For years, I managed my work time and stress by consulting on a project basis.Two years ago I co-founded a software company and was concerned about the workload, but I have been fascinated at how well I feel! I don't work the crazy hours of my youth, and I don't see that as a shortcoming. I know my experience and wisdom (no longer sweating the small stuff) is more valuable to the company than extra hours. Even though I have periods of exhaustion, I’m actually feeling the best I have ever felt with Sjögren’s.
Because I am challenged and doing something I believe I’m good at, I believe my Sjögren’s is better controlled. I do have to manage stress and discipline myself to not “power through” things, which makes me feel worse. But this is all part of taking better care of myself and knowing the right work-life balance. You might find that managing your best work-life balance can help you too!
“No” is a complete sentence and it’s ok!
If you are a person who has taken care of many people and many things, it’s time to look at that. Sometimes it’s a good thing and sometimes it crosses over into something else. Try letting go of the “something else.” It’s also time to let go of feeling bad about it!
Be a Good Friend
My friends have had my back when I was not doing very well. In fact, a couple of friends certainly gave more than they received for a few years. One day I asked myself “Would you want to be your friend?” I didn't like the answer so I vowed to be a good friend to those I love. In order to do that, I had to relinquish a relationship that took too much negative energy so that I had positive energy for those who lifted me up. I still make new friends, but I manage my energy and time well.
Give Back to Something
Find what is important to you and give some time to it. Although make sure you are using positive energy and that you’re not pushing beyond your limits. I have several community things I support, but being on the Board of the Sjögren’s Syndrome Foundation brings me great satisfaction. It combines three things for me. First, my desire to know more about the disease. Secondly, my desire to speed research for a cure. Finally, my desire to help others understand and deal positively with their Sjögren’s.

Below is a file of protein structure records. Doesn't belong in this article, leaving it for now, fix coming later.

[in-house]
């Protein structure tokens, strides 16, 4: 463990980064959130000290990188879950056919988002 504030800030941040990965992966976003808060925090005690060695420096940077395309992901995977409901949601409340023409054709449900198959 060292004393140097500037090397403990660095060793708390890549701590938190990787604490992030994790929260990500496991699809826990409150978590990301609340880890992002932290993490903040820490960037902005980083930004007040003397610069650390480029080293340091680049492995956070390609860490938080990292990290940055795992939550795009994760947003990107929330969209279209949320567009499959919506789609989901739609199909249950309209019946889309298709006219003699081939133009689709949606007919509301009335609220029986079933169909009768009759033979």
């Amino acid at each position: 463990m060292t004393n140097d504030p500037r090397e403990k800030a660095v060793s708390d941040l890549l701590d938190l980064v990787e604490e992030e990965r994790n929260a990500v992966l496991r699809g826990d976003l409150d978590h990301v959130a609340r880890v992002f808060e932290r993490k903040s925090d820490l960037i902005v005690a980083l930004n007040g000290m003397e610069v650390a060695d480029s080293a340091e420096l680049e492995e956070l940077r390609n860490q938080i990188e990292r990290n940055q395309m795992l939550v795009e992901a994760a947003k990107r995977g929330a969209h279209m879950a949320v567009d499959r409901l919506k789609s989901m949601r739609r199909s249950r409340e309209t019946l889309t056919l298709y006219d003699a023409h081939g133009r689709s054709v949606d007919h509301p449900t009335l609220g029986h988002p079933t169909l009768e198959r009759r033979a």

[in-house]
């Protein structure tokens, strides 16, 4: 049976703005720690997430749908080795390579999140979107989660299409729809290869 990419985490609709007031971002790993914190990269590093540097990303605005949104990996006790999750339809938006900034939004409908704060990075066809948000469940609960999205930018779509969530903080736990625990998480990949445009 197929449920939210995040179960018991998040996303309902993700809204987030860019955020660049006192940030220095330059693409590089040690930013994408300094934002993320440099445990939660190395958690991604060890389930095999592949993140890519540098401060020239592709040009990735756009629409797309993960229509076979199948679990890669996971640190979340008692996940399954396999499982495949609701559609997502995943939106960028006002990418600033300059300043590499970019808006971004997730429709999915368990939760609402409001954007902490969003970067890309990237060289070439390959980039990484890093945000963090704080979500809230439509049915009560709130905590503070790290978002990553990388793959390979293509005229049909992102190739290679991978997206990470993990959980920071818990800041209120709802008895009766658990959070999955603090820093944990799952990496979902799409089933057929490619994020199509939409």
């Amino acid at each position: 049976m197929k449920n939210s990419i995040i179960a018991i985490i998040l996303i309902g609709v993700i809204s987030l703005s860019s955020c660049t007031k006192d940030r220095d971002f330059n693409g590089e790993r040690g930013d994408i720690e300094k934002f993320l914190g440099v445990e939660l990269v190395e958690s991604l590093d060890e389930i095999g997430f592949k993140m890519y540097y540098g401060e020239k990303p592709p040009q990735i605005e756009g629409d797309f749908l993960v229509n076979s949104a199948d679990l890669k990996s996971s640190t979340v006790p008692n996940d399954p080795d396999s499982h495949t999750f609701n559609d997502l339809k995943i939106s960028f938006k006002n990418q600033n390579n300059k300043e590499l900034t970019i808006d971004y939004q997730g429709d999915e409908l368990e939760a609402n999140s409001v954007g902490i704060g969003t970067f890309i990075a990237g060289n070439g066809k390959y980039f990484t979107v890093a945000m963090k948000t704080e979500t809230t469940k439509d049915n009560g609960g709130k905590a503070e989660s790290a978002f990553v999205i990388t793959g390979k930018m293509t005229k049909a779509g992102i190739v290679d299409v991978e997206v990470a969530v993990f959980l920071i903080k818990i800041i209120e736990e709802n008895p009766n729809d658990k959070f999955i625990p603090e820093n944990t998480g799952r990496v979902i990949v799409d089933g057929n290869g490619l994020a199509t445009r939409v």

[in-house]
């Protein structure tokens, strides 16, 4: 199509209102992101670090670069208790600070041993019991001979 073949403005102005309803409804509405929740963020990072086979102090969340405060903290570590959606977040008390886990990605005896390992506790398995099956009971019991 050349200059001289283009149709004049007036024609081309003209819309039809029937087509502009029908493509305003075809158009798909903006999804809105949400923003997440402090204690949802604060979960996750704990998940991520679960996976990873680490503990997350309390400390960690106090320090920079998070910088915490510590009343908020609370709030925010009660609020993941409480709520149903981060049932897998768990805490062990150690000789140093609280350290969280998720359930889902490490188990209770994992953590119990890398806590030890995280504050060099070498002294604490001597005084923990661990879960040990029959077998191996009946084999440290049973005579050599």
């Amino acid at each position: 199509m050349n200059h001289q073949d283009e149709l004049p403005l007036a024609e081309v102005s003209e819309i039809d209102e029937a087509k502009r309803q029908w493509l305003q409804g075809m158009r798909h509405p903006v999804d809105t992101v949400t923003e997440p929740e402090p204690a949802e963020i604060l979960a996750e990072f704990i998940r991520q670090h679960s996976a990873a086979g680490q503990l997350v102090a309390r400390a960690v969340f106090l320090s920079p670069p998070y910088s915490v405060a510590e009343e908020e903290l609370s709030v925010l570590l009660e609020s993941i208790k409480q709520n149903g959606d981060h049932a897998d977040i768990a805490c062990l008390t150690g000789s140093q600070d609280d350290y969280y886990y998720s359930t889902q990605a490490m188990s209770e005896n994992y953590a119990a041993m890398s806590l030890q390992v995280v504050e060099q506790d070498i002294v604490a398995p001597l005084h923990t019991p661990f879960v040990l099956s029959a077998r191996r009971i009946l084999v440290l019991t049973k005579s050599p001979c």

I have been amazed at how much the SSF actually accomplishes on our behalf and I know we will accomplish our 5-Year Breakthrough Goal of shortening the diagnosis time 50% in 5 years. I am proud to be part of making that happen for our community!
Sleep, Exercise, Food & Wine
Sleep is my best tool! I go to sleep when I’m tired and wake up when I’m ready. And exercise is something that always makes my joints feel better.
I love food and wine. I feel my best when I eat an organic diet of fruits, vegetables and proteins, exercise daily and steer clear of carbs and sugar (which includes wine). But I live in wine country for goodness sake so I’m going to drink wine. I do so many things “right” so that I can enjoy a glass of wine when I like (preferably a really good Pinot Noir, with really good friends).
Today, I have my Sjögren’s in steady order by taking pretty good care of myself and making sure I balance all things in my life that define, for me, a bold life. Now I work smart and play smart. I do have daily symptoms that I stay on top of, but I simply accept them as part of my life now. Just like aging. And menopause. Good thing I’ve got my sense of humor back to deal with that!
This article was first printed in the The Moisture Seekers, SSF's patient newsletter for members.
PS: I lifted the first line of this article from fellow SSF board member Dr. Herb Baraf, who at our last Board of Directors meeting stated, “The SSF, even our sense of humor is dry.” Funny man!